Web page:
In an article entitled "Trouble in Bakersfield" Professor Carl Trueman describes an increasingly common phenomenon of ordinary people becoming the victims of exclusivity and intolerance from those who, not that long ago, were the ones pleading for inclusivity and tolerance:
Yesterday, Chad Vegas, a good friend of mine and the Reformed Baptist pastor in Bakersfield, California emailed me as follows:Read the article in First Things, where there is more.
As you know, CA has mandated this [school transgender policy] for the whole state. I have served on the largest high school board in CA, and the nation, for 12 years. I basically lead that board. Our board voted to adopt the new law into policy. I voted against it. I was breaking the law for doing so. I could be personally sued and our attorney tells me the board insurance won't cover me because I am breaking the law and I am a bigot.Today, he announced that he would not seek re-election in a letter to his congregation.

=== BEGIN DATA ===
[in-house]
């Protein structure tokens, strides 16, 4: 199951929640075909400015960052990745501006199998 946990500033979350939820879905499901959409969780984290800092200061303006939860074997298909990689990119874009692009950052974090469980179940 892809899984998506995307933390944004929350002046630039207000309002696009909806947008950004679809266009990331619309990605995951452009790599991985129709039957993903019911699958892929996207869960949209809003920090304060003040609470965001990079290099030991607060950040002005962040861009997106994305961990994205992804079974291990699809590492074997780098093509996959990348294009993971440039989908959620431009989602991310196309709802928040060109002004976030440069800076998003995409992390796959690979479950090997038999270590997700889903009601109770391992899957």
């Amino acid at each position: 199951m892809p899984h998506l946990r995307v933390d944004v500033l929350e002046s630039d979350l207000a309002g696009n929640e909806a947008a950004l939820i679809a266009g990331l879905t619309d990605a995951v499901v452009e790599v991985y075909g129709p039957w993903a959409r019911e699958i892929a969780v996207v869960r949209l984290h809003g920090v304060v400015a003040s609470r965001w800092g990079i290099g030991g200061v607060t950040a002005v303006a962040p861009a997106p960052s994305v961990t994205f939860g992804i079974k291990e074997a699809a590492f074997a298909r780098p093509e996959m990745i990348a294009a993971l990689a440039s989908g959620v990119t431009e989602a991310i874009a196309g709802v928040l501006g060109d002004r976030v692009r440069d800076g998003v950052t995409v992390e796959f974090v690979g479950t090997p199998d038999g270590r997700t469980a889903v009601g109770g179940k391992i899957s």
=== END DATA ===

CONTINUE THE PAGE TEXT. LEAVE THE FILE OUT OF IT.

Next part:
Anyway, I announced I would not seek reelection. The community came unhinged when I announced that. I remain the most popularly elected official in the history of our school board. Thousands of parents filled our board room in protest of the law. Thousands are pleading with me to reconsider and keep fighting. My elders are still considering what to have me do…. [T]he board and administration, and even some leaders in the liberal teacher's union, are asking me to reconsider.
There you have it: A popular, longstanding, and effective member of a schoolboard has had to stand down—not because he does not enjoy the confidence of the community, but simply because he does not accept the latest demands that every knee must bow to whatever the political taste of the moment has decided is non-negotiable.